Who is David, Part 2? (the less angry edition)

Bill Russell.  William Felton (Bill) Russell.  Could he be the GOAT?  The Greatest of All Time?  Some put others first.  I don’t know.  That’s not the purpose of this posting.  Yet I posit this.  Eleven.  He has ten fingers.  Yet eleven.  Eleven championship rings.  More rings than fingers.  And I can’t speak for him, but I can say he’d give them all away, trade them, if…..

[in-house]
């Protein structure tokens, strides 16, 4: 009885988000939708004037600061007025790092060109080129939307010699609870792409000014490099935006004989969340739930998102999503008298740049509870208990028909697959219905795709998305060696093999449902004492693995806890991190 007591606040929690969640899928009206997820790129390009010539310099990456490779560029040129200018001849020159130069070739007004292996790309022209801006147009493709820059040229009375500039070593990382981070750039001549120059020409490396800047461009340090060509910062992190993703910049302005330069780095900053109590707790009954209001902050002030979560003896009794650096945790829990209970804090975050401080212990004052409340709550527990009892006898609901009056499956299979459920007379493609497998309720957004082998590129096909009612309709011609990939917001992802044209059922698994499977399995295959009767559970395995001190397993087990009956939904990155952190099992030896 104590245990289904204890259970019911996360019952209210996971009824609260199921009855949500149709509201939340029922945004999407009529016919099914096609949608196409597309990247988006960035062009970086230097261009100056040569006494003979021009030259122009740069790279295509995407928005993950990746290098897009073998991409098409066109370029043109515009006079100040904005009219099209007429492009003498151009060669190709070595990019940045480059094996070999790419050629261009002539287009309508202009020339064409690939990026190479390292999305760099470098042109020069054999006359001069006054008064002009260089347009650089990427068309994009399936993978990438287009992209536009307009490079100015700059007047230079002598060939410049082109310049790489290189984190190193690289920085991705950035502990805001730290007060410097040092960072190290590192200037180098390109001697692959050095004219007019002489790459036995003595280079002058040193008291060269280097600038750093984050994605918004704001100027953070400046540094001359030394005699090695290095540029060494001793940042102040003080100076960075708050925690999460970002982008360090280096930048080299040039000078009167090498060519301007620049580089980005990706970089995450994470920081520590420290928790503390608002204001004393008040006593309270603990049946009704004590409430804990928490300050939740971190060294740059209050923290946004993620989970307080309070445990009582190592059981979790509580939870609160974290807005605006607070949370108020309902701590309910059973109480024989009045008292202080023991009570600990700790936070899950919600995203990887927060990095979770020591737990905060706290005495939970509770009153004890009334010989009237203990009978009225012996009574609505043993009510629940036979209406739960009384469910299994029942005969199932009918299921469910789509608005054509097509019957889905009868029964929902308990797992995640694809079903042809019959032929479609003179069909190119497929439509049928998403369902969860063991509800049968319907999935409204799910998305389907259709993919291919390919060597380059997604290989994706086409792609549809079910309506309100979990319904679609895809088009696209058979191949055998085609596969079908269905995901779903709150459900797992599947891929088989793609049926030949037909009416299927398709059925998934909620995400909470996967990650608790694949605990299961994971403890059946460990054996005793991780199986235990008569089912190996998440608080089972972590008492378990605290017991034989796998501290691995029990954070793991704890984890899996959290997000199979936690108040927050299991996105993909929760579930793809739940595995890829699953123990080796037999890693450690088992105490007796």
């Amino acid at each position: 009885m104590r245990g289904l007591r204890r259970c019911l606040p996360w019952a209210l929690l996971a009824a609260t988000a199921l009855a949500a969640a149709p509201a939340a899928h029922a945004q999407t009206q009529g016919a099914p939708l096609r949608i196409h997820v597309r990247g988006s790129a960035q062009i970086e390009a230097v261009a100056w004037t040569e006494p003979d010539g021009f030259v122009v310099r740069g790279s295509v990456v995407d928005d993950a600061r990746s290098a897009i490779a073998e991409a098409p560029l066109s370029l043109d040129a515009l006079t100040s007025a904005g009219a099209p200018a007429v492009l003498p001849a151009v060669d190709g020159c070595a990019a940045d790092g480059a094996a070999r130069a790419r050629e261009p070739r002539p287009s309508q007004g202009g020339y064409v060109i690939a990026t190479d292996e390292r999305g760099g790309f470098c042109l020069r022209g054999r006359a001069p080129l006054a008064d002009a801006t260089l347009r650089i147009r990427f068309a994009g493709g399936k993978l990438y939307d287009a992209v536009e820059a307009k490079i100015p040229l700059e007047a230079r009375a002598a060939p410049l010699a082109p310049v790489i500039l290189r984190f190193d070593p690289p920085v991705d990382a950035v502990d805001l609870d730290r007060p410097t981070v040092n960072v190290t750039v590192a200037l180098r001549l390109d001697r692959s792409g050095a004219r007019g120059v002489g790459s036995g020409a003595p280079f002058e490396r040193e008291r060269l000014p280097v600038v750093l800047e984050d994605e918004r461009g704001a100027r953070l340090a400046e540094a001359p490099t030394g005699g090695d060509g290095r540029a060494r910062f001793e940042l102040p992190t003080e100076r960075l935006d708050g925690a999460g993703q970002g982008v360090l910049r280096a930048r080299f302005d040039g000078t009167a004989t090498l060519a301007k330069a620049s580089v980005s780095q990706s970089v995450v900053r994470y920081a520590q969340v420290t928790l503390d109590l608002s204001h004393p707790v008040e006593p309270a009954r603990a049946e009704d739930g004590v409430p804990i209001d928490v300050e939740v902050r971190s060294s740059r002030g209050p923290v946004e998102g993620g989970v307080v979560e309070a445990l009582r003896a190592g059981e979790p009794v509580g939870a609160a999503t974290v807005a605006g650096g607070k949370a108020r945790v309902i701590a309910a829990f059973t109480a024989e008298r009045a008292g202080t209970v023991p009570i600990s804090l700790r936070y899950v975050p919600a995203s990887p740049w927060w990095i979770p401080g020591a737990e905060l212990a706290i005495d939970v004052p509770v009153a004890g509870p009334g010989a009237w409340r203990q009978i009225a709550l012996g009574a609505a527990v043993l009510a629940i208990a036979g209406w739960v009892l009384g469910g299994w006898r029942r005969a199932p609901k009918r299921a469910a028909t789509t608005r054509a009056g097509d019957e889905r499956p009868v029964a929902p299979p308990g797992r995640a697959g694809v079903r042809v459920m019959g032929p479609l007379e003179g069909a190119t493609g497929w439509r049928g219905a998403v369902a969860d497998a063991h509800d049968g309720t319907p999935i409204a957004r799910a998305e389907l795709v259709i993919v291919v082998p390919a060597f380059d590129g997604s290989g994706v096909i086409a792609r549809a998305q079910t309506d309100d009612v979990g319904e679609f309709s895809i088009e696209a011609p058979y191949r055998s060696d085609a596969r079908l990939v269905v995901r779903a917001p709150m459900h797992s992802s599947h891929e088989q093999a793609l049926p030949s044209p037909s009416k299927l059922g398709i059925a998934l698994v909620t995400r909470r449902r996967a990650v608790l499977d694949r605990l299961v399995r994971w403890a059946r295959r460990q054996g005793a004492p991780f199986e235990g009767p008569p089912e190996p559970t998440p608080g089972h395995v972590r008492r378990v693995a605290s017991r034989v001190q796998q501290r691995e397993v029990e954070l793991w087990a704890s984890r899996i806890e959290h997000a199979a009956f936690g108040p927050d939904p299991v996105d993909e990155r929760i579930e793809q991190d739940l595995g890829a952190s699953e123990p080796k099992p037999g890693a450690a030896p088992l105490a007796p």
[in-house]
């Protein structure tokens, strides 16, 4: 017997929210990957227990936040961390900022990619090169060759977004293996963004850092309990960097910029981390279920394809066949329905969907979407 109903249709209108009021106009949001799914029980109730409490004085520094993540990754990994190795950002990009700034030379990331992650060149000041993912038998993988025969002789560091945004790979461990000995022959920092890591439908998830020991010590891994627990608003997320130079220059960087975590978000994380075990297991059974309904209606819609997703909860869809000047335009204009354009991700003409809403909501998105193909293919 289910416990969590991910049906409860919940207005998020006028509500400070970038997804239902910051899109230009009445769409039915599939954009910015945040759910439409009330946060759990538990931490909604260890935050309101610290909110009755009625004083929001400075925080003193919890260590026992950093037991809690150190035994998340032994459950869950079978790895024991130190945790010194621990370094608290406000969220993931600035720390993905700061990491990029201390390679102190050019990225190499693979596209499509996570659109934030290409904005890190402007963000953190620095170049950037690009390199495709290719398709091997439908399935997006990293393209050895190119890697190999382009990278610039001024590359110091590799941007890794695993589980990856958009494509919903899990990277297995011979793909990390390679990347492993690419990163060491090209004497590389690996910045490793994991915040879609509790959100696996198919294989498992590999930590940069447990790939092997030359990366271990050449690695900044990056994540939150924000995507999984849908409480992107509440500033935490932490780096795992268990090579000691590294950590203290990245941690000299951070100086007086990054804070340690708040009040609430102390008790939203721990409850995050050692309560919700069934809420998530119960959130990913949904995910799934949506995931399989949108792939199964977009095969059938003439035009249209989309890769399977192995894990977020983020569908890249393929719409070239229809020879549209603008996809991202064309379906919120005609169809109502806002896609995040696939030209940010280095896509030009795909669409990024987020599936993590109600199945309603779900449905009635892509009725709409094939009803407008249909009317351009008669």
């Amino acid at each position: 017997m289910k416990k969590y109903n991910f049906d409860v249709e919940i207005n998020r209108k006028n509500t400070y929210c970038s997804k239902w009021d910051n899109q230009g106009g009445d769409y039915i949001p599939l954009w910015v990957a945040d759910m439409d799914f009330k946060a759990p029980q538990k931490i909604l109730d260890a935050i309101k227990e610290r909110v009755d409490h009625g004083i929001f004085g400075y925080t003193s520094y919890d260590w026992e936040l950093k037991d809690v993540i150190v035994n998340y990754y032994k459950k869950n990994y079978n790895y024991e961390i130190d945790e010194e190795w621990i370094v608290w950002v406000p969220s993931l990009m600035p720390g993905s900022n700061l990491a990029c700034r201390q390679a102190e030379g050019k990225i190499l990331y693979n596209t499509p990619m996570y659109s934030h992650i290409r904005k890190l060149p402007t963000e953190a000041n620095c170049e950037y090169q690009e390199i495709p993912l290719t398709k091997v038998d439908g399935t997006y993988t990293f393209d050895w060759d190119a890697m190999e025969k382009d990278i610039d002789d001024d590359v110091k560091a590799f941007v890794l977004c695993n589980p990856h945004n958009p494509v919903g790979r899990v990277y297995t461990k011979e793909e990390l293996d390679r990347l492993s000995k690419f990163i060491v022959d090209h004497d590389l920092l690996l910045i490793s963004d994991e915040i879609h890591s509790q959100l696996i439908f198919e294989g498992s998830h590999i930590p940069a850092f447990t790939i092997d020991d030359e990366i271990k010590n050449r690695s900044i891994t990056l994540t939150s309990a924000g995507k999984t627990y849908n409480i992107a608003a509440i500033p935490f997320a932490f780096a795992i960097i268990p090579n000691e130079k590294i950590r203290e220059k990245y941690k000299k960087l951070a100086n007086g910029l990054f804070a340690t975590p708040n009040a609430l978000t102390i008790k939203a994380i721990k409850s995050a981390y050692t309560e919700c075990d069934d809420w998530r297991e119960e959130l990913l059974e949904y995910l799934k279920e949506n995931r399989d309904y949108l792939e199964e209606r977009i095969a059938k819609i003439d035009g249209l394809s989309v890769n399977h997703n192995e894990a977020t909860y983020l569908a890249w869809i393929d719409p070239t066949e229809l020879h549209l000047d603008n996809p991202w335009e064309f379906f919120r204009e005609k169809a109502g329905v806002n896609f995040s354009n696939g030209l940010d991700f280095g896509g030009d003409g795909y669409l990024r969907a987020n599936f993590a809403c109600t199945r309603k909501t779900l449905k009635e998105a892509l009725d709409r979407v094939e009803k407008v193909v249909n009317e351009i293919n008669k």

I have two parents.  All of us do.  Most of us are lucky enough to know them.  Some are lucky that they didn’t.  Yet there were, are, always two.  And mine, like most, influenced me.  Part of that?  A big part?  Is William Felton Russell.  Look at this picture: bottom left.  That’s him.  Part of a crowd that said what was happening to Muhammad Ali was wrong.  Disgustingly wrong.  Bill Russell spoke out against racism in Boston and stood up for, stood with others, at a time when most athletes didn’t do this.  When you ask why does Lebron James feel safe speaking out?  When you say why does the NBA stand apart in having its players, the whole league, feeling safe to be political?  (note: when the NBA restarts play in a couple of weeks there will be a Black Lives Matter message on both the basketball courts and on the players’ uniforms).  It started with him.  Bill Russell.  Oh, except there was this white guy.  Yeah.  Oh, and he was Jewish.